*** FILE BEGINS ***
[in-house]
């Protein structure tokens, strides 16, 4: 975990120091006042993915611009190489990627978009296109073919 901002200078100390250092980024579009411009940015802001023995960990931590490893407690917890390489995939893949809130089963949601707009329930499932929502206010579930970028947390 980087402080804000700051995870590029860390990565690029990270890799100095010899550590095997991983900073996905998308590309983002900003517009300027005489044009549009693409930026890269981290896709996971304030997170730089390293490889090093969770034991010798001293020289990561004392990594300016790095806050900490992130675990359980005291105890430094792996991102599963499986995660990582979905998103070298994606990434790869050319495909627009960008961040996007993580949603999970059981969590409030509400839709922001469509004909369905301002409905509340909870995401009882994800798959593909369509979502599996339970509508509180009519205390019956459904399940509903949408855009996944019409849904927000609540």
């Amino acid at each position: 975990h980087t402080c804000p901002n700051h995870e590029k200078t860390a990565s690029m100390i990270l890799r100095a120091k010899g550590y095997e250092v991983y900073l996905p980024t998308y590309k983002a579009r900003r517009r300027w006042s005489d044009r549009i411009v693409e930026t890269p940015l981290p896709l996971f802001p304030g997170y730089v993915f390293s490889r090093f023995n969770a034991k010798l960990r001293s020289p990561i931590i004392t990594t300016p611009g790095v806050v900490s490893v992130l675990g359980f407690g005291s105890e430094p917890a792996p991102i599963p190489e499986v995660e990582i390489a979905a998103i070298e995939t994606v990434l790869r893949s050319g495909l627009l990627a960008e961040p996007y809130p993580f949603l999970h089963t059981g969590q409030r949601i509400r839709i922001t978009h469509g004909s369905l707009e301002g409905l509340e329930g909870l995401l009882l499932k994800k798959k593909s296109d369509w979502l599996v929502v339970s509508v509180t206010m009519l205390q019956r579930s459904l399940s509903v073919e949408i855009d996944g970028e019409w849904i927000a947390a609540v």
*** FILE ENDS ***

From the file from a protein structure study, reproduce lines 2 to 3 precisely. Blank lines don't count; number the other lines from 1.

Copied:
């Protein structure tokens, strides 16, 4: 975990120091006042993915611009190489990627978009296109073919 901002200078100390250092980024579009411009940015802001023995960990931590490893407690917890390489995939893949809130089963949601707009329930499932929502206010579930970028947390 980087402080804000700051995870590029860390990565690029990270890799100095010899550590095997991983900073996905998308590309983002900003517009300027005489044009549009693409930026890269981290896709996971304030997170730089390293490889090093969770034991010798001293020289990561004392990594300016790095806050900490992130675990359980005291105890430094792996991102599963499986995660990582979905998103070298994606990434790869050319495909627009960008961040996007993580949603999970059981969590409030509400839709922001469509004909369905301002409905509340909870995401009882994800798959593909369509979502599996339970509508509180009519205390019956459904399940509903949408855009996944019409849904927000609540």
């Amino acid at each position: 975990h980087t402080c804000p901002n700051h995870e590029k200078t860390a990565s690029m100390i990270l890799r100095a120091k010899g550590y095997e250092v991983y900073l996905p980024t998308y590309k983002a579009r900003r517009r300027w006042s005489d044009r549009i411009v693409e930026t890269p940015l981290p896709l996971f802001p304030g997170y730089v993915f390293s490889r090093f023995n969770a034991k010798l960990r001293s020289p990561i931590i004392t990594t300016p611009g790095v806050v900490s490893v992130l675990g359980f407690g005291s105890e430094p917890a792996p991102i599963p190489e499986v995660e990582i390489a979905a998103i070298e995939t994606v990434l790869r893949s050319g495909l627009l990627a960008e961040p996007y809130p993580f949603l999970h089963t059981g969590q409030r949601i509400r839709i922001t978009h469509g004909s369905l707009e301002g409905l509340e329930g909870l995401l009882l499932k994800k798959k593909s296109d369509w979502l599996v929502v339970s509508v509180t206010m009519l205390q019956r579930s459904l399940s509903v073919e949408i855009d996944g970028e019409w849904i927000a947390a609540v």